The New York Times called Doctorow "a leading figure in contemporary American letters" who "situated fictional characters in recognizable historical contexts, among identifiable historical figures and often within unconventional narrative forms....
"Subtly subversive in his fiction--less so in his left-wing political writing--he consistently upended expectations with a cocktail of fiction and fact, remixed in book after book; with clever and substantive manipulations of popular genres like the Western and the detective story, and with his myriad storytelling strategies. Deploying, in different books, the unreliable narrator, the stream-of-consciousness narrator, the omniscient narrator and multiple narrators, Mr. Doctorow was one of contemporary fiction's most restless experimenters....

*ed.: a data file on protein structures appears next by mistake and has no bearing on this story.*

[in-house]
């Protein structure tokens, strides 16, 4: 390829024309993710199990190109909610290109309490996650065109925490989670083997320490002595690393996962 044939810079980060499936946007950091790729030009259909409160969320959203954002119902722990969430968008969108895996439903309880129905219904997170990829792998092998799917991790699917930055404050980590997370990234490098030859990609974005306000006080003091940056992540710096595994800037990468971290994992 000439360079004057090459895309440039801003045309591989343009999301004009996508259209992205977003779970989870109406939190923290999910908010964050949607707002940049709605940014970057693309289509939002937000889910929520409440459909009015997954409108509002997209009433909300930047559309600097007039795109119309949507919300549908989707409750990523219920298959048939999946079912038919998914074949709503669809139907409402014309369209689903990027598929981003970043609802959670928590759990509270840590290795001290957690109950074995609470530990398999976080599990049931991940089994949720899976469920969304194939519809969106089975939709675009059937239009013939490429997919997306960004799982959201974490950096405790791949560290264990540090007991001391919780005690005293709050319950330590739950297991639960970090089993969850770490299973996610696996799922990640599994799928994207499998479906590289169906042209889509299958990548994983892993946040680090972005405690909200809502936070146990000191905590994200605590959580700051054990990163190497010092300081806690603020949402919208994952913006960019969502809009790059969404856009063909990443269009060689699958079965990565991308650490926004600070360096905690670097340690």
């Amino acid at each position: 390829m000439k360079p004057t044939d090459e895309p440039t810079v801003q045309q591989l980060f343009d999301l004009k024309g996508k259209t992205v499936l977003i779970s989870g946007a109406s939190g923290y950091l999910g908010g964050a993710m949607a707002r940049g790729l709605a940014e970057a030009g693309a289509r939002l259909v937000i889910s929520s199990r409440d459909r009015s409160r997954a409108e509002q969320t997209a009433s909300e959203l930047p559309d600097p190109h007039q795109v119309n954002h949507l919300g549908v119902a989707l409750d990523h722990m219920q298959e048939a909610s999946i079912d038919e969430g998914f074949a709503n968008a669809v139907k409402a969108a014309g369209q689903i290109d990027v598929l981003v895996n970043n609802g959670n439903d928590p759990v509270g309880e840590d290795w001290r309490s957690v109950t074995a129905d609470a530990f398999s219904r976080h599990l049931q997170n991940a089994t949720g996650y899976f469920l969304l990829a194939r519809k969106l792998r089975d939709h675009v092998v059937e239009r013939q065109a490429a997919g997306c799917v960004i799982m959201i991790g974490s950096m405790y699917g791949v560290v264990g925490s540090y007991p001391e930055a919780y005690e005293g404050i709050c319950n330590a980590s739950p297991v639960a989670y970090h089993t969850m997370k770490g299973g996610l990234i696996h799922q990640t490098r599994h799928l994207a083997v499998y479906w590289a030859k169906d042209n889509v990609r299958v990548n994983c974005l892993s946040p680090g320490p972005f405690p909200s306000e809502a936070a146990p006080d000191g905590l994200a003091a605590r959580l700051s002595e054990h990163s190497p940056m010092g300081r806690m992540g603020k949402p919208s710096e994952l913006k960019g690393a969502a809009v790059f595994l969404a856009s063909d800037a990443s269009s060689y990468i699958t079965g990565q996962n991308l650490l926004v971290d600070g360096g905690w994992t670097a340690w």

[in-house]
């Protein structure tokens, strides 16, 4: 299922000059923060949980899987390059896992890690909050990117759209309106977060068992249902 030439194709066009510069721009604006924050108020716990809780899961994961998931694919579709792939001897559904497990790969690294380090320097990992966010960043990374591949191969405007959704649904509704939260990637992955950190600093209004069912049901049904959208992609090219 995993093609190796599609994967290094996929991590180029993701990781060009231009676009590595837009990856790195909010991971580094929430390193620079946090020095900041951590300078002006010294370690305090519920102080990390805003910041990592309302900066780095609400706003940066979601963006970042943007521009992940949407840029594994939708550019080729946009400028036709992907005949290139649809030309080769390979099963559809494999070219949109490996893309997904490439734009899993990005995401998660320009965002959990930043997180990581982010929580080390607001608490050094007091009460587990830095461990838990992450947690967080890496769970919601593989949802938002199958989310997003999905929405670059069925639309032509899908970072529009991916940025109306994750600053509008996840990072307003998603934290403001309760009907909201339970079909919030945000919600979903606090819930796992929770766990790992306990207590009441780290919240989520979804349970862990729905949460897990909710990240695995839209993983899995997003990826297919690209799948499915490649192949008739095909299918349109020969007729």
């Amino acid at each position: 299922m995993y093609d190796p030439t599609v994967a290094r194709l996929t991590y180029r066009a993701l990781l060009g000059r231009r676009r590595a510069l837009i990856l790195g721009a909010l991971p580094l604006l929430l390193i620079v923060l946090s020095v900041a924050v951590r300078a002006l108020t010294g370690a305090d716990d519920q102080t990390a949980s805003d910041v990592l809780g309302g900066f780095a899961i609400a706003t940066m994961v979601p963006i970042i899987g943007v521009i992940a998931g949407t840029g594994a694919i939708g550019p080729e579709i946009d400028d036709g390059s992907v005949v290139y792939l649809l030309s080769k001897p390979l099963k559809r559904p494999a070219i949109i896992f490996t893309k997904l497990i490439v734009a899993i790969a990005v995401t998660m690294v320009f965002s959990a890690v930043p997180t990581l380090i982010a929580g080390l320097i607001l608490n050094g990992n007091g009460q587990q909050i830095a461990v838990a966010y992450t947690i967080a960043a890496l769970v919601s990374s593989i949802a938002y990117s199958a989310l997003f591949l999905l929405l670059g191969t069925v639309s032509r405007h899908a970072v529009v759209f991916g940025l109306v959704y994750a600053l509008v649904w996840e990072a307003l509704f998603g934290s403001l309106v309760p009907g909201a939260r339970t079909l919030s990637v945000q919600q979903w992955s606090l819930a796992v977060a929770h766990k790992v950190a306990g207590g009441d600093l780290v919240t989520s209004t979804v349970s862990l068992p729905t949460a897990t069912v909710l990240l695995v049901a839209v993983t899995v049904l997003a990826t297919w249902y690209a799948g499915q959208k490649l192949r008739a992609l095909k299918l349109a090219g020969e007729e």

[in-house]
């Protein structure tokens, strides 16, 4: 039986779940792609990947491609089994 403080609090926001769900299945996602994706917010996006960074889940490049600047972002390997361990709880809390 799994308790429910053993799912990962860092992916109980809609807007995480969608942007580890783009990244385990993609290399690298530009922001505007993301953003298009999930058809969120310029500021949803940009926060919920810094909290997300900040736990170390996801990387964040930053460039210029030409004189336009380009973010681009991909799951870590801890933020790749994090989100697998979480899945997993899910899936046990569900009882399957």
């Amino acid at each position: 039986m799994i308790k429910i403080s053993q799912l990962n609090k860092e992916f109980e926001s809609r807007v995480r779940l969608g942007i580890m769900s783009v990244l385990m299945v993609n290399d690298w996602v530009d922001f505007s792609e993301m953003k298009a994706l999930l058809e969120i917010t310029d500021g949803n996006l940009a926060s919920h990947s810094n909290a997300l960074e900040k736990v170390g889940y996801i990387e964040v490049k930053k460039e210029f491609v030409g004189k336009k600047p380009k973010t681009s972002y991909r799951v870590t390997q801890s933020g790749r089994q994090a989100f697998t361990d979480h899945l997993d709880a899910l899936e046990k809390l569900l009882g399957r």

"His protagonists lived in the seeming thrall of history but their tales, for the convenience--or, better, the purpose--of fiction, depicted alterations in accepted versions of the past. Not that he undermined the grand scheme of things; his interest was not of the what-if-things-had-gone-differently variety. Rather, a good part of Mr. Doctorow's achievement was in illustrating how the past informs the present, and how the present has evolved from the past."
And at the BBC
And at The Guardian